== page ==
This five-year research project has as its central aim the testing of the Target Inquiry (TI) model of teacher professional development with secondary school chemistry teachers. This model emphasizes the importance of the inquiry process in teaching and learning science by combining a research experience for teachers (RET) with curriculum adaptation and action research.

Partner Organization(s): 
Award Number: 
0553215
Funding Period: 
Mon, 05/01/2006 to Sat, 04/30/2011
Full Description: 

Inquiry is the foundation of teaching and learning and is therefore at the center of the TI model.  The features of the TI model are designed to encourage and improve inquiry instruction by impacting teachers’ beliefs and attitudes, and content and pedagogical knowledge, as well as providing adequate resources and materials.  The model integrates the core experiences (research experience for teachers (RET), materials adaptation, action research) with the central characteristics of high-quality PD programs (duration, cohort participation, active learning, coherence, and content-focus (Garet, et al., 2001)) in alignment with the National Science Education Professional Development Standards (NRC, 1996) (see TI model on website).

Although many teachers associate inquiry with research scientists, the underlying habits of mind by which one actively acquires new knowledge are the same for a scientist in a research laboratory, a student in a science classroom, or a teacher assessing student understanding (Llewellyn, 2005; AAAS, 1993).  The RET will allow teachers to further develop habits of mind central to inquiry such as curiosity, persistence, reflection, skepticism, and creativity while gaining firsthand experience in how chemistry research is conducted.  However, research has shown that affecting instructional change requires clear connections to classroom practices (Gess-Newsome, 2001), and many teachers have difficulty translating the laboratory research experience to classroom instruction that promotes inquiry habits of mind.  Thus, the other core experiences and supporting features of TI are designed to build upon the RET, facilitating connections between the research laboratory and classroom practices, so that teachers can effectively engage their students in authentic inquiry activities.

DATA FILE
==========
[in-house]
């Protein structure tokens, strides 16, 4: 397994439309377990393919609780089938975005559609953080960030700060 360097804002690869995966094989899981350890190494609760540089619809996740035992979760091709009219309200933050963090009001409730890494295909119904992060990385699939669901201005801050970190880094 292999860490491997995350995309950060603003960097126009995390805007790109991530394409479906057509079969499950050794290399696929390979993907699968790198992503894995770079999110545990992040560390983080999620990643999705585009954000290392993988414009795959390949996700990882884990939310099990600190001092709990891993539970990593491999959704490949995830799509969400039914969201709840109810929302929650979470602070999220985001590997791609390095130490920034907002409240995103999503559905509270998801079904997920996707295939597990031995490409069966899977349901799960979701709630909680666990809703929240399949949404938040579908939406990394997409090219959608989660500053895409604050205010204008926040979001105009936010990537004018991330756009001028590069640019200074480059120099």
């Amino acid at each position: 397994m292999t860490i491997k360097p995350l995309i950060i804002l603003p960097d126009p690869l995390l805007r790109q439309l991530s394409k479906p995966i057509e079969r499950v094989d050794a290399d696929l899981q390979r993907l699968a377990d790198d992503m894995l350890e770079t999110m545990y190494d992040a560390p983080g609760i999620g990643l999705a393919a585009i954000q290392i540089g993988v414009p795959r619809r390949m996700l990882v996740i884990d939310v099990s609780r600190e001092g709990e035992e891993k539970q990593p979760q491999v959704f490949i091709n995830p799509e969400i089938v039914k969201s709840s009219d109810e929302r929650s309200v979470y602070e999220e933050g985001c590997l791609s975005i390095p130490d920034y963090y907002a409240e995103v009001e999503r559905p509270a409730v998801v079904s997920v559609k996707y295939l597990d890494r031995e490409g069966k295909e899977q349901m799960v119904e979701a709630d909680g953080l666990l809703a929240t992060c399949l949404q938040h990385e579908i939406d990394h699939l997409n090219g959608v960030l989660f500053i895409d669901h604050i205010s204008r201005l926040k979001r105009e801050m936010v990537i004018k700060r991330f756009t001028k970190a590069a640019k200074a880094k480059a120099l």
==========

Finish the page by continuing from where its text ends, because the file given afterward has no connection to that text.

At GVSU, the TI model has been translated into seven graduate chemistry education courses to be taken over three years, with a majority of work to be carried out over three summers.  A five year study of the program, consisting of data from two cohorts shows that teachers beliefs about science inquiry become more aligned with those of practicing scientists following the RET experience; both the RET and materials adaptation experiences are required for significant gains in reformed teaching practices as measured by the RTOP instrument; teachers feel they have developed the skills to help them continue to reform their teaching practices; teachers believe that the use of inquiry instruction engages more of their students and results in better student confidence and retention; and student outcome measures show overall improvement in student content gains as teachers progress through the program.

Evaluation of High School Science Courses

This project collects evidence supporting the validity of test instruments and initial characterization of high school teachers' background and use of materials and pedagogies. The project is constructing and validating multiple forms of test instruments that can be used for the evaluation of interventions (e.g. professional development, implementation of new curricula) and the measurement of aspects of teacher knowledge (e.g. subject matter, knowledge of student misconceptions).

Lead Organization(s): 
Award Number: 
0732151
Funding Period: 
Wed, 08/15/2007 to Fri, 07/31/2009